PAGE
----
Schanowski: Can Bulls contend for title this season?

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Schanowski: Can Bulls contend for title this season?

Wednesday, Jan. 26, 2011
12:02 p.m.

By Mark Schanowski
CSNChicago.com

With Derrick Rose putting up an MVP-worthy season at the age of 22, some NBA observers are wondering if the Bulls might be ahead of schedule in their plan to build a title-contending team. Even with the long-term injuries suffered by Carlos Boozer and Joakim Noah, the Bulls have the 3rd best record in the Eastern Conference, and already own victories over both Boston and Miami. Question is, could they beat either of these teams in a best of 7 series? What do you think? Please post your comments in the section below.

Noah surprised reporters by announcing hes hoping to return to action before the NBAs All-Star weekend, which starts on February 19th. That would give the Bulls almost two full months to get their team fine-tuned for the start of the playoffs. Amazingly, the Bulls have gone 15-6 since Noah went out with a torn ligament in his right thumb, which leads everyone to wonder just how good this team can be at full strength. Kurt Thomas has done an excellent job of holding down the center position in Noahs absence, but once Joakim returns, the Bulls will have the kind of frontcourt depth and versatility that few teams can equal.

Of course, there is that nagging lack of production at the shooting guard position, but dont look for the Bulls to make a major move before the February 24th trade deadline, unless Detroit decides to buy out Richard Hamilton, which isnt likely. With the league facing a difficult round of collective bargaining in the off-season, the Bulls and most other teams dont want to be stuck with long-term salary commitments for past their prime veteran players.

If David Stern and the owners are successful in instituting a hard salary cap in the new collective bargaining agreement, many teams could be forced to trade or release players just to get their rosters to comply with new league rules. And, with the Bulls planning to offer Rose a contract extension before next season, they need to make sure their roster isnt overloaded with long-term, big money deals. Adding another 8 million plus per year contract like Hamilton, Jamal Crawford or Stephen Jackson could actually prevent the Bulls from working out a new contract with Rose, and obviously, that would not make any sense for the future of the franchise.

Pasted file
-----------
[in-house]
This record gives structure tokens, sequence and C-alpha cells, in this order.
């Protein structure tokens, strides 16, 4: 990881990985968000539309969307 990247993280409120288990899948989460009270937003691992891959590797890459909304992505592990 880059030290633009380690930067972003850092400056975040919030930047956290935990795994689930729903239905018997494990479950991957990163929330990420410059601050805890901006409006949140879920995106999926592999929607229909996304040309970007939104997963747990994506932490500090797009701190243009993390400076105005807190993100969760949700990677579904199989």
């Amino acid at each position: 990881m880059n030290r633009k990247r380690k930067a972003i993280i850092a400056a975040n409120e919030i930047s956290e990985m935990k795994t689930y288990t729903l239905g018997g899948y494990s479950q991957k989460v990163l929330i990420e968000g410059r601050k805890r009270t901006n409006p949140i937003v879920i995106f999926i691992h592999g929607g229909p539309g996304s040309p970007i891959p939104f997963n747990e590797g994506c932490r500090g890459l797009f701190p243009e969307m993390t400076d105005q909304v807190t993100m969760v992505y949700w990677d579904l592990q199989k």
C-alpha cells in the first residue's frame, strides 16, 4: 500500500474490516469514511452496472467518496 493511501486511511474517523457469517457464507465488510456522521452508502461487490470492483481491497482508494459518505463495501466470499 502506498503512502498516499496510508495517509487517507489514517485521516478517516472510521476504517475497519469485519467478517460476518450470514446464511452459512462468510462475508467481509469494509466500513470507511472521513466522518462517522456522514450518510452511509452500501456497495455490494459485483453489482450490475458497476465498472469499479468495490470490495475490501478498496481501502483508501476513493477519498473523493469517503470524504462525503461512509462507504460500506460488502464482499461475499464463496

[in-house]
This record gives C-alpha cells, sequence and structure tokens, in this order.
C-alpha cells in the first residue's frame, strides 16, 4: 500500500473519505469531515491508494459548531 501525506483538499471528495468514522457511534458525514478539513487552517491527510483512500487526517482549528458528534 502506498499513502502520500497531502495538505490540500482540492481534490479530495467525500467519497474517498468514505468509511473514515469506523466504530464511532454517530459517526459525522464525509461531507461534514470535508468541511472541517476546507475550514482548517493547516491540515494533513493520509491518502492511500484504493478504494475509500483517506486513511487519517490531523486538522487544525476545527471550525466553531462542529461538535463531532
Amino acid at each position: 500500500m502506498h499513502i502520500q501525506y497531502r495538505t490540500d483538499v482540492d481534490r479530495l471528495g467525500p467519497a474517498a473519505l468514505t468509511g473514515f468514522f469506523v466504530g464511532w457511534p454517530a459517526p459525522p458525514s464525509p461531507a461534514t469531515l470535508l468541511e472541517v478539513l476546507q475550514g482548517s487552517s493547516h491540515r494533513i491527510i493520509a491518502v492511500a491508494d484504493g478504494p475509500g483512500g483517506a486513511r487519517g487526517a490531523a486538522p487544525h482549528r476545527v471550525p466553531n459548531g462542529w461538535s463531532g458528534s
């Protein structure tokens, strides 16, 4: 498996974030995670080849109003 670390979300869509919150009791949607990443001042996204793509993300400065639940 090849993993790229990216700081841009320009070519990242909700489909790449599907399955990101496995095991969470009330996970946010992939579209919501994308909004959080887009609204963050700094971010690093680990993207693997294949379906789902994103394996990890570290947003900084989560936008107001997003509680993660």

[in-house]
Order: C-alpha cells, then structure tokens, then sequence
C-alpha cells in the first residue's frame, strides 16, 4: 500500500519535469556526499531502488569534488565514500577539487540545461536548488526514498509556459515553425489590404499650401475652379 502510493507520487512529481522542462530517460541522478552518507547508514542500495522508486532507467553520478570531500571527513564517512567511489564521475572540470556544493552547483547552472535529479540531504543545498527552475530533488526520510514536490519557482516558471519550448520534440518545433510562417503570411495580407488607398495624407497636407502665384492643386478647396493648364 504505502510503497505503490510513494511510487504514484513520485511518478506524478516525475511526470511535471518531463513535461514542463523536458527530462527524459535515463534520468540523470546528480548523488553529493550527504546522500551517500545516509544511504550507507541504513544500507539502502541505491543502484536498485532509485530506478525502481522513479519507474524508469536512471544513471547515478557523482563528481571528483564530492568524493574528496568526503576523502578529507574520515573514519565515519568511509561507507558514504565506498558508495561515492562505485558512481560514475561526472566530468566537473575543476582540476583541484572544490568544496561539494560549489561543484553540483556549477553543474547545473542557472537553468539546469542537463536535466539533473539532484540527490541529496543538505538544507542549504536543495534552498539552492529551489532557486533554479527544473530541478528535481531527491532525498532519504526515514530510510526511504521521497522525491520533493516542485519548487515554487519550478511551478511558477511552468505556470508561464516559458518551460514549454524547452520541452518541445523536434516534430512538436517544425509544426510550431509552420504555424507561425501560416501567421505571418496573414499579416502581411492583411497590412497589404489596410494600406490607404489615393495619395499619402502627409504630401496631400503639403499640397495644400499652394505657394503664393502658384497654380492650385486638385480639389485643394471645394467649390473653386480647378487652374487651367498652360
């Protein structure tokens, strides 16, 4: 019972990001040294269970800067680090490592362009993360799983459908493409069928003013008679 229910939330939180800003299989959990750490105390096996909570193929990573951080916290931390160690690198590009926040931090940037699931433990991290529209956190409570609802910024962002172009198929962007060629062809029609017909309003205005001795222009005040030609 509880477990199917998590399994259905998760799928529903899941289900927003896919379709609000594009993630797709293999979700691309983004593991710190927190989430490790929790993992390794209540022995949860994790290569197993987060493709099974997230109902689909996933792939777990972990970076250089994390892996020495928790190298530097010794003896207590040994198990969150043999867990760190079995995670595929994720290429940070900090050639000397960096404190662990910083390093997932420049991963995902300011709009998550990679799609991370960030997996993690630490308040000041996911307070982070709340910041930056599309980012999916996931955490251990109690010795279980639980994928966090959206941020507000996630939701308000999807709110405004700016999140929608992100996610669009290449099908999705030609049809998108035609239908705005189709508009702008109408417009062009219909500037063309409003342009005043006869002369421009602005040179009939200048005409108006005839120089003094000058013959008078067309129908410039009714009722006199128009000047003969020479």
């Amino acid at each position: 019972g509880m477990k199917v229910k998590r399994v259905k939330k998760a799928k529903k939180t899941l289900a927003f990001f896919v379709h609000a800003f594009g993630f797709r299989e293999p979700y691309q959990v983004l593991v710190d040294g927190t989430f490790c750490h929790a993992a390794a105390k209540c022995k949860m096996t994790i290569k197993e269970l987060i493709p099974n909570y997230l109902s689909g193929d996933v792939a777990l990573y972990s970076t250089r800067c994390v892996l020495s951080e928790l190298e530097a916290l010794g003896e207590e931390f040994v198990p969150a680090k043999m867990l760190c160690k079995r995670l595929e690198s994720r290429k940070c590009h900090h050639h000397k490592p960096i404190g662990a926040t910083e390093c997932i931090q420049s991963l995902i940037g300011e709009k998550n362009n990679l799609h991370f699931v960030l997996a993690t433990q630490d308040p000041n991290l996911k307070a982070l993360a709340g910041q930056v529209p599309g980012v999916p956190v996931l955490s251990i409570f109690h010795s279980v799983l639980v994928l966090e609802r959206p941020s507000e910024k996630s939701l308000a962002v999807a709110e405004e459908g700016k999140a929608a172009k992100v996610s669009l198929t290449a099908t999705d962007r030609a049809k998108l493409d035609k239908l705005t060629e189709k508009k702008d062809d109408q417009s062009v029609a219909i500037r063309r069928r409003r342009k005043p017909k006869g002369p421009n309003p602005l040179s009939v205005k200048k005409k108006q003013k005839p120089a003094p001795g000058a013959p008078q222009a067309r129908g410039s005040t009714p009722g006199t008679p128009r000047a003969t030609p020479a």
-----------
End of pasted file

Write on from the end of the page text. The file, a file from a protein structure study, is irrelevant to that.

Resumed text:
So, the next time you wonder why Keith Bogans and Ronnie Brewer are failing to provide the offense youd expect from the shooting guard position, just remember building a championship roster isnt normally done in just one season. The Bulls decision makers know they need to add another reliable shooter to the mix, but because of the labor issues, it probably wont happen this season. Rest assured, Gar Forman and John Paxson are making their calls around the league, trying to find creative ways to improve the roster. But the reality is, any big move isnt likely to happen until next year, when the Bulls will have more roster flexibility.

Now, that doesnt mean the Bulls couldnt add another shooting guard before the trade deadline. Moderately priced players like Anthony Parker and Courtney Lee might be available, as well as guys in the 5 to 7 million range like Mikeal Pietrus, J.R. Smith and Leandro Barbosa. The problem is, any team talking trade with the Bulls is likely to ask for Taj Gibson as part of the package coming back. And, with the injuries suffered by Boozer and Noah this season, plus the inexperience of Omer Asik, it would be tough to give up such a valuable frontcourt reserve.